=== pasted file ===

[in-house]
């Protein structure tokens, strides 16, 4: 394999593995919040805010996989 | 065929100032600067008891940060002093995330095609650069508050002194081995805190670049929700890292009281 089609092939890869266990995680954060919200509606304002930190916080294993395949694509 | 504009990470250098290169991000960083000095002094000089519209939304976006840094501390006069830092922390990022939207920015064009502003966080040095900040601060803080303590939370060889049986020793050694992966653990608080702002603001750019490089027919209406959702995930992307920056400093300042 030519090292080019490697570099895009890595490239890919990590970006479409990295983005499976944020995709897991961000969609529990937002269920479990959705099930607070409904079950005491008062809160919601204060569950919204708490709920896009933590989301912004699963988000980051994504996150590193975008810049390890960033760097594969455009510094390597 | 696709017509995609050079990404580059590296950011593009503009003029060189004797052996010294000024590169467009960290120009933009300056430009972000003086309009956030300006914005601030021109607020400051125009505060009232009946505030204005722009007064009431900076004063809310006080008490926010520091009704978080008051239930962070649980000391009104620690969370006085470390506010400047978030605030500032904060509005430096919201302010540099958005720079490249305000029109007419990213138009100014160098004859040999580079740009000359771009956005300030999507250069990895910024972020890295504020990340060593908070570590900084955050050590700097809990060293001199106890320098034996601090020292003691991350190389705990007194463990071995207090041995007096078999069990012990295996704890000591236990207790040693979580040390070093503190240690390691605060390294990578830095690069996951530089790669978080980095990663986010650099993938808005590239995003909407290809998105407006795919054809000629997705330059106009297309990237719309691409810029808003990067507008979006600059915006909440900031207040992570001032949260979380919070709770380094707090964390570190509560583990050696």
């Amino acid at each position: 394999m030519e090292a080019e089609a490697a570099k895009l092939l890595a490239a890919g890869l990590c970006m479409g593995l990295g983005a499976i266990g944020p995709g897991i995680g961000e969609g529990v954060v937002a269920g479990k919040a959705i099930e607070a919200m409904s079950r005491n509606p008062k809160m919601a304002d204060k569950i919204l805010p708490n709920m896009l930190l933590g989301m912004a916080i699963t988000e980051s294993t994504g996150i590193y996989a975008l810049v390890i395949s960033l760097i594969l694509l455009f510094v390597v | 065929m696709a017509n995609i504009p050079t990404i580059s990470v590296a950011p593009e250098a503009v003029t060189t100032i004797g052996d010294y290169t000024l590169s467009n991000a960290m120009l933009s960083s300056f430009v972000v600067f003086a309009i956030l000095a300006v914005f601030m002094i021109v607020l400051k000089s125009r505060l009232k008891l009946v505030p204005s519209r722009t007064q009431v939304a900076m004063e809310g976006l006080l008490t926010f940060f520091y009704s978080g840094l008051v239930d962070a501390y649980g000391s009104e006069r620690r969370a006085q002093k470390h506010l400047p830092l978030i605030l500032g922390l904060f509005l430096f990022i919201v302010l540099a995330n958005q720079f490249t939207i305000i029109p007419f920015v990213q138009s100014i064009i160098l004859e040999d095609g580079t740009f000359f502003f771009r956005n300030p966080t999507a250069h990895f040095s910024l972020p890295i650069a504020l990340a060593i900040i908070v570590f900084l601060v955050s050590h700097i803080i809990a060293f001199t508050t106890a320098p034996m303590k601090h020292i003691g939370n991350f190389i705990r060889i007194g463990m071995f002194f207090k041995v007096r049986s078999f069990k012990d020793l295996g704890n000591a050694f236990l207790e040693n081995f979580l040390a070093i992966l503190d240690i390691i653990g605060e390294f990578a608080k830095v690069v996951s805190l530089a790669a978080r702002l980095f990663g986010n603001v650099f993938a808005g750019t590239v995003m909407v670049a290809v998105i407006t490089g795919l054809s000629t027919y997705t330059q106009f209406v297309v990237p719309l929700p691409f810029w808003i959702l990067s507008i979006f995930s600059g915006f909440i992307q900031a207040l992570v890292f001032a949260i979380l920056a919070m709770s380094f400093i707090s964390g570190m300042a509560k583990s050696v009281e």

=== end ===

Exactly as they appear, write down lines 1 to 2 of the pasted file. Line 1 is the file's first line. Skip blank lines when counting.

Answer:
[in-house]
């Protein structure tokens, strides 16, 4: 394999593995919040805010996989 | 065929100032600067008891940060002093995330095609650069508050002194081995805190670049929700890292009281 089609092939890869266990995680954060919200509606304002930190916080294993395949694509 | 504009990470250098290169991000960083000095002094000089519209939304976006840094501390006069830092922390990022939207920015064009502003966080040095900040601060803080303590939370060889049986020793050694992966653990608080702002603001750019490089027919209406959702995930992307920056400093300042 030519090292080019490697570099895009890595490239890919990590970006479409990295983005499976944020995709897991961000969609529990937002269920479990959705099930607070409904079950005491008062809160919601204060569950919204708490709920896009933590989301912004699963988000980051994504996150590193975008810049390890960033760097594969455009510094390597 | 696709017509995609050079990404580059590296950011593009503009003029060189004797052996010294000024590169467009960290120009933009300056430009972000003086309009956030300006914005601030021109607020400051125009505060009232009946505030204005722009007064009431900076004063809310006080008490926010520091009704978080008051239930962070649980000391009104620690969370006085470390506010400047978030605030500032904060509005430096919201302010540099958005720079490249305000029109007419990213138009100014160098004859040999580079740009000359771009956005300030999507250069990895910024972020890295504020990340060593908070570590900084955050050590700097809990060293001199106890320098034996601090020292003691991350190389705990007194463990071995207090041995007096078999069990012990295996704890000591236990207790040693979580040390070093503190240690390691605060390294990578830095690069996951530089790669978080980095990663986010650099993938808005590239995003909407290809998105407006795919054809000629997705330059106009297309990237719309691409810029808003990067507008979006600059915006909440900031207040992570001032949260979380919070709770380094707090964390570190509560583990050696």